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DAT: Spot rates poised to keep climbing in 2018

Cold weather and impact of ELD mandate are tightening available truck capacity, load board operator says.

According to data tracked by DAT Solutions, average truckload dry van and refrigerated spots ended 2017 at their highest point of the year as capacity tightened during the week ending Dec. 30.

The number of available loads fell 22% while the number of available trucks decreased 36%, in line with expectations for a holiday-shortened business week, the firm said, with winter weather also likely playing a role – keeping volumes down but also pushing rates higher in the Northeast and Midwest, since it was more difficult for trucks to operate in those regions.

DAT’s Mark Montague noted recently that the ELD mandate is having an impact.

“With Christmas landing on a Monday, the vast majority of drivers would have wanted to get home by Friday, no matter what kind of logs they use,” he explained. “But ELDs may have convinced a lot more of them to take all or part of the week off between the December 18 mandate day and the big holiday weekend.”

Montague also noted that some drivers – especially owner-operators –are so opposed to ELDs that they plan to retire or find a different line of work in the New Year.

“Driver turnover is already at 85% among small fleets, and it's even higher at the big carriers, so it wouldn't take much to cause a serious driver shortage,” he said. “Suffice it to say that electronic logs aren't going away, and it will take time for those small fleets to adjust their operations to fit the new reality.”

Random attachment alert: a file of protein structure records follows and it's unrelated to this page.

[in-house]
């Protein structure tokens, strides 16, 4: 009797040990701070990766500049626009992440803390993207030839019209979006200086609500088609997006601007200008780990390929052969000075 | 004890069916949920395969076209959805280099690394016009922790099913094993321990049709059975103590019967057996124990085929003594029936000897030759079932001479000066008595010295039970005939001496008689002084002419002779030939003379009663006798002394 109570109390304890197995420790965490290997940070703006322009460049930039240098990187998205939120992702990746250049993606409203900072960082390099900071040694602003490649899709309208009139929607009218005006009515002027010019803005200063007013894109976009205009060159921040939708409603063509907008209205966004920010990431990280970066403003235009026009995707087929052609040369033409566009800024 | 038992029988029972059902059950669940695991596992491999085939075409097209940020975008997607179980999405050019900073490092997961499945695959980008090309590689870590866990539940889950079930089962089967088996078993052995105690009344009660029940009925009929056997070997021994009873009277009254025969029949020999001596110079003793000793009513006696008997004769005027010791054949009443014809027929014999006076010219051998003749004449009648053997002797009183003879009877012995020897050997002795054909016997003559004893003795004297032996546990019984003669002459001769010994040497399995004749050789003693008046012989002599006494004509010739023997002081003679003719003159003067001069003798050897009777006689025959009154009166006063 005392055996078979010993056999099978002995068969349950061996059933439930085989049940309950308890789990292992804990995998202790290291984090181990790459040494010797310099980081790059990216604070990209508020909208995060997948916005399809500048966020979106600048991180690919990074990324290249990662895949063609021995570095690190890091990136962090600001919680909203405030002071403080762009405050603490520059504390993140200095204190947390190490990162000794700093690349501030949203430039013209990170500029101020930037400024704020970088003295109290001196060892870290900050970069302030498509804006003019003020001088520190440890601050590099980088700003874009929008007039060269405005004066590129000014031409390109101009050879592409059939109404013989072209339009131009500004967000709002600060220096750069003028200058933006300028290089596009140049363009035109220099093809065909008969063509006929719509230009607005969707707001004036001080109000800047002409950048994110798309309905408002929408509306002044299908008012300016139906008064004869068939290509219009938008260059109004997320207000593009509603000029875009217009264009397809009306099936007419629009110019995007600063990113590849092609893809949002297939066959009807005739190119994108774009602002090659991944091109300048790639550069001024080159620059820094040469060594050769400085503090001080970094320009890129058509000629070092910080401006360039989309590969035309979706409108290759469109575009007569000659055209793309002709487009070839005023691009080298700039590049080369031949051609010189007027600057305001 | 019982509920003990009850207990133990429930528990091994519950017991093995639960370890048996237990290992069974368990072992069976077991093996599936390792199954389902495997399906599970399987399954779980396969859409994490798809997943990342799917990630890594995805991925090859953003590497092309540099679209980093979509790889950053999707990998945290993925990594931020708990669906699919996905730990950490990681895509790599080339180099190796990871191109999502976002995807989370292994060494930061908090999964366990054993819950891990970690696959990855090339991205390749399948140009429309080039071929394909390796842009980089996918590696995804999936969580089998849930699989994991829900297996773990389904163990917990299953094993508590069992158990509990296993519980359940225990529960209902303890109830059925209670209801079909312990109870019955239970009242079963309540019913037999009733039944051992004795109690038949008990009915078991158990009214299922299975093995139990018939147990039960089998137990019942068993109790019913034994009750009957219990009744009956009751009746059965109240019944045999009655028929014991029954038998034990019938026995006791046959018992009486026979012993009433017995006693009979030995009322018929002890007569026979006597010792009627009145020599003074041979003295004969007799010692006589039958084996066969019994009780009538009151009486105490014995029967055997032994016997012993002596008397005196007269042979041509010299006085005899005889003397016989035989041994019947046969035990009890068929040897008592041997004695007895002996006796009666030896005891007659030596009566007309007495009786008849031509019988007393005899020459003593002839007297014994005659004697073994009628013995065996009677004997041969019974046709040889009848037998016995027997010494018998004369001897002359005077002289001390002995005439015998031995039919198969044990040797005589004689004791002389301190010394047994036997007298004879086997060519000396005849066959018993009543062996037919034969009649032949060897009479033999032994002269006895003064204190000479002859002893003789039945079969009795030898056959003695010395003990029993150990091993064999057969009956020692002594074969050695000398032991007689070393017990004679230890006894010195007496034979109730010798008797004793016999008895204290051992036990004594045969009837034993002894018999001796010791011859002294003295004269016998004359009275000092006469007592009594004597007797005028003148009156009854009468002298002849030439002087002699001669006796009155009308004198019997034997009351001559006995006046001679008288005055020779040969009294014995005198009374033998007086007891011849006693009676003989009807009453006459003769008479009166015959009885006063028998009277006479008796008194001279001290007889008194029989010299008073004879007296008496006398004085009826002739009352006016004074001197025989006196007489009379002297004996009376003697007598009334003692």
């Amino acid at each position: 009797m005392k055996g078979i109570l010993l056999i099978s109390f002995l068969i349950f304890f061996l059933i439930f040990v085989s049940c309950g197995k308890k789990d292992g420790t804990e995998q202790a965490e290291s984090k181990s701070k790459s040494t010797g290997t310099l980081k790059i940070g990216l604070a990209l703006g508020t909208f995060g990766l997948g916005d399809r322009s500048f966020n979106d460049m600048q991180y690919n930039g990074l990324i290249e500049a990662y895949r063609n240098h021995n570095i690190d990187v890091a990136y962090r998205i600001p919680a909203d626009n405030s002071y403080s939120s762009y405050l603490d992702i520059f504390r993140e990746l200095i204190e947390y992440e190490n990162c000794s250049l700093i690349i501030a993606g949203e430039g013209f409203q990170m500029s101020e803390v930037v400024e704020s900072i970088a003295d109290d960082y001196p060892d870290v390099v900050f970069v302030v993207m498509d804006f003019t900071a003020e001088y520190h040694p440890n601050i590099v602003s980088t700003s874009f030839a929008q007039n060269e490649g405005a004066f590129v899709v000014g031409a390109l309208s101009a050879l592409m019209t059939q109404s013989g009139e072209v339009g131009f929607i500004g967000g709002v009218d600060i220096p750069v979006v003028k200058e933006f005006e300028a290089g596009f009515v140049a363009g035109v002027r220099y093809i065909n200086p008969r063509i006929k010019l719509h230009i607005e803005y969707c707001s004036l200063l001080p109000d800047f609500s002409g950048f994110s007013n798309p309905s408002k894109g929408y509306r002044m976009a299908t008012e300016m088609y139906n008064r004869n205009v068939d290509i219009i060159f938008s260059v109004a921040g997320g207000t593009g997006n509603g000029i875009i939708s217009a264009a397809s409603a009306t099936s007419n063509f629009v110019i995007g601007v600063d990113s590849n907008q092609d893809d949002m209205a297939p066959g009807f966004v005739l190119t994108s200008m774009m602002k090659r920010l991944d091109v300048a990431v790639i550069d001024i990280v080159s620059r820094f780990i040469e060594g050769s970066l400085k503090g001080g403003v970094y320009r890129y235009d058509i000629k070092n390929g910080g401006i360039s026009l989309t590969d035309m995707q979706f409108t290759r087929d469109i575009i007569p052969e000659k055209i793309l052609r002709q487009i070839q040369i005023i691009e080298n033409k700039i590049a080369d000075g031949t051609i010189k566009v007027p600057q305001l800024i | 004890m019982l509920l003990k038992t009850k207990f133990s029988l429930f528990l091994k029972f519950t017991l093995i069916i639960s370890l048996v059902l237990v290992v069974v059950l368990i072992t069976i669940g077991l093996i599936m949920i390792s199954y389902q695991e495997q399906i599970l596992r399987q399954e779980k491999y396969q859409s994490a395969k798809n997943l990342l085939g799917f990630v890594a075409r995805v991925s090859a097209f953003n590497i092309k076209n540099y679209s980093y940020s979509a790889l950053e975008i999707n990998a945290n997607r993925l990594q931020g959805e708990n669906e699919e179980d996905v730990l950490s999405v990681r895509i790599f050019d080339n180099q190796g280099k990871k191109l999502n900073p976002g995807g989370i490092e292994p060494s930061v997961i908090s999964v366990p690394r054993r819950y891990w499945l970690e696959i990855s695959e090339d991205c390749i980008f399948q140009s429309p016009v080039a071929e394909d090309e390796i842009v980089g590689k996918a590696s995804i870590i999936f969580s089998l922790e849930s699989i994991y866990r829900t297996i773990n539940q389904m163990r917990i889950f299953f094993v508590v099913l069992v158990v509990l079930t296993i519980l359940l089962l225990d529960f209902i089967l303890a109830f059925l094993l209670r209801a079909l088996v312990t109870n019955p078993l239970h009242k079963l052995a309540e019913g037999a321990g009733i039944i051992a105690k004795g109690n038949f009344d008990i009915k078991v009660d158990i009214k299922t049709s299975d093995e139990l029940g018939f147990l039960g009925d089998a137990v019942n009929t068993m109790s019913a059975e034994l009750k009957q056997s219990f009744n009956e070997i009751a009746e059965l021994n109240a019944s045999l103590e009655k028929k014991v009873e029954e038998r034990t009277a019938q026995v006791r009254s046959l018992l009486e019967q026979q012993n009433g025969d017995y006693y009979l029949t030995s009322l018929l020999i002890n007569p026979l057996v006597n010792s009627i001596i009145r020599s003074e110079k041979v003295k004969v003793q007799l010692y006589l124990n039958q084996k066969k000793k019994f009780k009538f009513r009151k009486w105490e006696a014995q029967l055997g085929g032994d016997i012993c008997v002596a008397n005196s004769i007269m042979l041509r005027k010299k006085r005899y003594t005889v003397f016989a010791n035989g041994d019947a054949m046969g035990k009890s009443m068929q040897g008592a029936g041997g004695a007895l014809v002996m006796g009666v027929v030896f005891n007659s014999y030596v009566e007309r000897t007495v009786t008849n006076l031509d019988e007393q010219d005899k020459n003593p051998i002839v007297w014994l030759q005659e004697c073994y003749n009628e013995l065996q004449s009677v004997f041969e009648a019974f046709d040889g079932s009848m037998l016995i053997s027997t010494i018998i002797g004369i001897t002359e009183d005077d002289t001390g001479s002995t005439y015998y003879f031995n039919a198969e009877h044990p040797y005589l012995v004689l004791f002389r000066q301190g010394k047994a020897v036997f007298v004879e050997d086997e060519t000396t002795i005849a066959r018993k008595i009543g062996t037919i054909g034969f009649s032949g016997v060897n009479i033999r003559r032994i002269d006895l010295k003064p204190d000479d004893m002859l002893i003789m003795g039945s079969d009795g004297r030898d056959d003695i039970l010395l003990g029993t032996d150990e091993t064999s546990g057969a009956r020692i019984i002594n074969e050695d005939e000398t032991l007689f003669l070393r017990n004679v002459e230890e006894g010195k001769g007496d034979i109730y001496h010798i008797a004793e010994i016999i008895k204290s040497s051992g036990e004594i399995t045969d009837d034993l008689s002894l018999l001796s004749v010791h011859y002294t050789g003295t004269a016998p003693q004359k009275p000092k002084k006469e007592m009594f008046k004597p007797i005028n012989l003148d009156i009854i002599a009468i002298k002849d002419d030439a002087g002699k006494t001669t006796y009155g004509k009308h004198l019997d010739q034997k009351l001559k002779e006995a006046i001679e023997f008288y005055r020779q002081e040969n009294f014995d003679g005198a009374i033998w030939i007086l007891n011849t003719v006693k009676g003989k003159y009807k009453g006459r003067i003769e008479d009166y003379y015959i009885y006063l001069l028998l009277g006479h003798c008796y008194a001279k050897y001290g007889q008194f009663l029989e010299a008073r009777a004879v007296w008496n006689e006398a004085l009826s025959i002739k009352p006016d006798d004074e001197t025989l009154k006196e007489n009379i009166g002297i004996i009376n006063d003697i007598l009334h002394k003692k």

In terms of the impact on overall capacity, DAT reported that load-to-truck ratios have increased sharply for all three equipment types it tracks:

  • Dry van load-to-truck ratio: 12.3, up 22%, setting an all-time high for the dry van segment.
  • Flatbed load-to-truck ratio: 52.3, up 26%. 
  • Refrigerated or “reefer” load-to-truck ratio: 23.7, up 33%.

In the dry van market, load posts were down 22% and truck posts fell 36%. The national average van rate increased 2 cents to $2.11 per mile, the highest national average in three and a half years, DAT said.

Rates jumped significantly in major markets, including Los Angeles ($2.92 per mile, up 14 cents), Charlotte ($2.48 per mile, up 10 cents), Atlanta ($2.45 per mile, up 7 cents), Dallas ($2.12 per mile, up 18 cents), Buffalo ($2.82 per mile, up 15 cents), Philadelphia ($2.32 per mile, up 20 cents), Chicago ($2.95 per mile, up 15 cents), and Columbus, Ohio ($2.78 per mile, up 15 cents).

The national average spot reefer rate increased six cents to $2.46 per mile, its highest point since July 2014. Reefer load posts declined only 9% while the number of trucks posted plunged 32%. 

Tighter capacity helped push up rates in key reefer markets including Grand Rapids, Mich. ($3.74 per mile, up 29 cents), Chicago ($3.29 per mile, up 26 cents), Philadelphia ($3.03 per mile, up 21 cents), Los Angeles ($3.22 per mile, up 28 cents), Atlanta ($2.75 per mile, up 12 cents), Lakeland, Fla. ($1.58 per mile, up 19 cents), McAllen, Texas ($2.37 per mile, up 26 cents), and Dallas ($2.39 per mile, up 27 cents).

Flatbed load posts were down 32% and truck posts dropped off 46% last week, DAT said. However, the national average flatbed rate held steady at $2.33 per mile compared to the previous week – just one cent lower than the peak rate in October, the firm noted.

TAGS: News Economics
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